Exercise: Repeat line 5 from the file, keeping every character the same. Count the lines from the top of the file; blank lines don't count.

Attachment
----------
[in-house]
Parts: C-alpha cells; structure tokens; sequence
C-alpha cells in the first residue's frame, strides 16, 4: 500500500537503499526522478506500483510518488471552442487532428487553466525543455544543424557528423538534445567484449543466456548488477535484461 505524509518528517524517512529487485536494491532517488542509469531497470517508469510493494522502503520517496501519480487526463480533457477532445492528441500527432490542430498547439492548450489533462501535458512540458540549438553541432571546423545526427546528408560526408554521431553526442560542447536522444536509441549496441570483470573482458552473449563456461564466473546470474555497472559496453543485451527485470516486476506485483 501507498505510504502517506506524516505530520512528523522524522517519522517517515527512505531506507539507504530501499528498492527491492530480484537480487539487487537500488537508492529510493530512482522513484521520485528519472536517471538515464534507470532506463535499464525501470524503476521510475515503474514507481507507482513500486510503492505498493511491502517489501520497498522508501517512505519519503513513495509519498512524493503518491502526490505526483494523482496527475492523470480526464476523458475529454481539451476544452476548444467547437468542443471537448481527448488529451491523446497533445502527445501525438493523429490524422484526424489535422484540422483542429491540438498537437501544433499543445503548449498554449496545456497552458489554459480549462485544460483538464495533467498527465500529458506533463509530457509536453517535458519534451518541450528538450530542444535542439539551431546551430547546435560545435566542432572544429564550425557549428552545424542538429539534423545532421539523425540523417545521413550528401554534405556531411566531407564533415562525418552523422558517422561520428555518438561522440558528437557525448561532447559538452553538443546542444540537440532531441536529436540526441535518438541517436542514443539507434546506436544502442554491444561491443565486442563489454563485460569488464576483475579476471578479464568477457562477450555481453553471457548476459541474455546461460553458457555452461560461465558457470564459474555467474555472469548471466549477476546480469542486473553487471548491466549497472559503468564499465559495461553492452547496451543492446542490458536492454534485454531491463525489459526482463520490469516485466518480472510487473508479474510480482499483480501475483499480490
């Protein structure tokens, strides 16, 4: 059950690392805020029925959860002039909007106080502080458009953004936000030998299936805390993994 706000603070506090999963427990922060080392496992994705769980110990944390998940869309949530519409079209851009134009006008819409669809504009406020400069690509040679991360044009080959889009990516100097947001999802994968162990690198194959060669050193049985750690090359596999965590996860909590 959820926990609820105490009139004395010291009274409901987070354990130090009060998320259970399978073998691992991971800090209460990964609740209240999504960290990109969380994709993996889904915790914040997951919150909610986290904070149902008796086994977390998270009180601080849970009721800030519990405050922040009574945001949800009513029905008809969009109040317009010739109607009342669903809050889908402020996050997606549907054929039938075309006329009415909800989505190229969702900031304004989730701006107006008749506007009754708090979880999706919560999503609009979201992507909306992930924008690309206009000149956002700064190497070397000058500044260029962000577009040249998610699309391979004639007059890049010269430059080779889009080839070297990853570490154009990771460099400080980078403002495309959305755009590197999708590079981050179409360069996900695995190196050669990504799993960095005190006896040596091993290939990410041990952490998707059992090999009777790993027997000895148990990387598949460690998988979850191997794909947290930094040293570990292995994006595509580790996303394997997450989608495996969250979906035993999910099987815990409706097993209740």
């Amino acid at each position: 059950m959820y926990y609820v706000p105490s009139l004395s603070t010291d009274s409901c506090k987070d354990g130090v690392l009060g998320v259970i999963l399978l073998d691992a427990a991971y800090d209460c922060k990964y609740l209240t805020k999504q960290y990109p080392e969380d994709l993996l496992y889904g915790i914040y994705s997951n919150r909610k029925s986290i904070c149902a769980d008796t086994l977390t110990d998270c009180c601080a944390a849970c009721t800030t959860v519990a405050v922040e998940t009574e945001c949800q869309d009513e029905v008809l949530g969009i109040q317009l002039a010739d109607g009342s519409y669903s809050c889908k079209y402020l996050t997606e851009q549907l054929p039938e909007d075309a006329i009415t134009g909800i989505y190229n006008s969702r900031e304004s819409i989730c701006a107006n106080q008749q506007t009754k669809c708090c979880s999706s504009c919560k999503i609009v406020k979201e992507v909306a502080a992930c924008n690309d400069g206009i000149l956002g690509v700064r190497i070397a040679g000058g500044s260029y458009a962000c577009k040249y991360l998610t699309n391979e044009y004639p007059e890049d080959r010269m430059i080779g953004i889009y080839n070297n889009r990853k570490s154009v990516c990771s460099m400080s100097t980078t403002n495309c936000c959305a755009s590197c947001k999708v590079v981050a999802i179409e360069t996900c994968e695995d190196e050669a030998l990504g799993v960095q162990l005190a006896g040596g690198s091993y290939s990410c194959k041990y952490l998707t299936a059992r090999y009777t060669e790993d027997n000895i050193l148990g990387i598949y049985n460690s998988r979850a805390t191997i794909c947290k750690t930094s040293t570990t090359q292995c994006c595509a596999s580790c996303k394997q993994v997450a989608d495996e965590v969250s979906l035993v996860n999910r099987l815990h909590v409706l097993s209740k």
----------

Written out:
């Amino acid at each position: 059950m959820y926990y609820v706000p105490s009139l004395s603070t010291d009274s409901c506090k987070d354990g130090v690392l009060g998320v259970i999963l399978l073998d691992a427990a991971y800090d209460c922060k990964y609740l209240t805020k999504q960290y990109p080392e969380d994709l993996l496992y889904g915790i914040y994705s997951n919150r909610k029925s986290i904070c149902a769980d008796t086994l977390t110990d998270c009180c601080a944390a849970c009721t800030t959860v519990a405050v922040e998940t009574e945001c949800q869309d009513e029905v008809l949530g969009i109040q317009l002039a010739d109607g009342s519409y669903s809050c889908k079209y402020l996050t997606e851009q549907l054929p039938e909007d075309a006329i009415t134009g909800i989505y190229n006008s969702r900031e304004s819409i989730c701006a107006n106080q008749q506007t009754k669809c708090c979880s999706s504009c919560k999503i609009v406020k979201e992507v909306a502080a992930c924008n690309d400069g206009i000149l956002g690509v700064r190497i070397a040679g000058g500044s260029y458009a962000c577009k040249y991360l998610t699309n391979e044009y004639p007059e890049d080959r010269m430059i080779g953004i889009y080839n070297n889009r990853k570490s154009v990516c990771s460099m400080s100097t980078t403002n495309c936000c959305a755009s590197c947001k999708v590079v981050a999802i179409e360069t996900c994968e695995d190196e050669a030998l990504g799993v960095q162990l005190a006896g040596g690198s091993y290939s990410c194959k041990y952490l998707t299936a059992r090999y009777t060669e790993d027997n000895i050193l148990g990387i598949y049985n460690s998988r979850a805390t191997i794909c947290k750690t930094s040293t570990t090359q292995c994006c595509a596999s580790c996303k394997q993994v997450a989608d495996e965590v969250s979906l035993v996860n999910r099987l815990h909590v409706l097993s209740k």